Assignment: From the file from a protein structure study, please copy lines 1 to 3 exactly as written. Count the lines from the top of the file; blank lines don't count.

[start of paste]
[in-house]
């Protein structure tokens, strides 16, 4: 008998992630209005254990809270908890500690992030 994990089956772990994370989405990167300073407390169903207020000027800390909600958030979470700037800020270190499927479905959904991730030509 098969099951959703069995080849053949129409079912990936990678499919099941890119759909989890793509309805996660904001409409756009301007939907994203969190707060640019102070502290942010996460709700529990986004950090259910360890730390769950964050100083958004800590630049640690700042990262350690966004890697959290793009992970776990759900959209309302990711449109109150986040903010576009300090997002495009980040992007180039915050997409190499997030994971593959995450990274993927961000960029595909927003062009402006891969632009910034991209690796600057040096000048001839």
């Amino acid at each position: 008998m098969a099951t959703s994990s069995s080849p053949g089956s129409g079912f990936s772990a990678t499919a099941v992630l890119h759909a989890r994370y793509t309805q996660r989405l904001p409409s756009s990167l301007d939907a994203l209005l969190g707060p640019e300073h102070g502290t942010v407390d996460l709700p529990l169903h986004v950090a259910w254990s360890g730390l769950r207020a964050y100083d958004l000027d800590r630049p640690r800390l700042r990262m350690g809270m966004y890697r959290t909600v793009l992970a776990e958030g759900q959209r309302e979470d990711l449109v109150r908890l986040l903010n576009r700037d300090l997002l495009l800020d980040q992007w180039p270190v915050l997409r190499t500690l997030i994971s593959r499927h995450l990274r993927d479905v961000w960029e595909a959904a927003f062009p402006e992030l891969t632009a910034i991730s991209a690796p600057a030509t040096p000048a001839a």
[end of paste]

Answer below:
[in-house]
């Protein structure tokens, strides 16, 4: 008998992630209005254990809270908890500690992030 994990089956772990994370989405990167300073407390169903207020000027800390909600958030979470700037800020270190499927479905959904991730030509 098969099951959703069995080849053949129409079912990936990678499919099941890119759909989890793509309805996660904001409409756009301007939907994203969190707060640019102070502290942010996460709700529990986004950090259910360890730390769950964050100083958004800590630049640690700042990262350690966004890697959290793009992970776990759900959209309302990711449109109150986040903010576009300090997002495009980040992007180039915050997409190499997030994971593959995450990274993927961000960029595909927003062009402006891969632009910034991209690796600057040096000048001839």
């Amino acid at each position: 008998m098969a099951t959703s994990s069995s080849p053949g089956s129409g079912f990936s772990a990678t499919a099941v992630l890119h759909a989890r994370y793509t309805q996660r989405l904001p409409s756009s990167l301007d939907a994203l209005l969190g707060p640019e300073h102070g502290t942010v407390d996460l709700p529990l169903h986004v950090a259910w254990s360890g730390l769950r207020a964050y100083d958004l000027d800590r630049p640690r800390l700042r990262m350690g809270m966004y890697r959290t909600v793009l992970a776990e958030g759900q959209r309302e979470d990711l449109v109150r908890l986040l903010n576009r700037d300090l997002l495009l800020d980040q992007w180039p270190v915050l997409r190499t500690l997030i994971s593959r499927h995450l990274r993927d479905v961000w960029e595909a959904a927003f062009p402006e992030l891969t632009a910034i991730s991209a690796p600057a030509t040096p000048a001839a």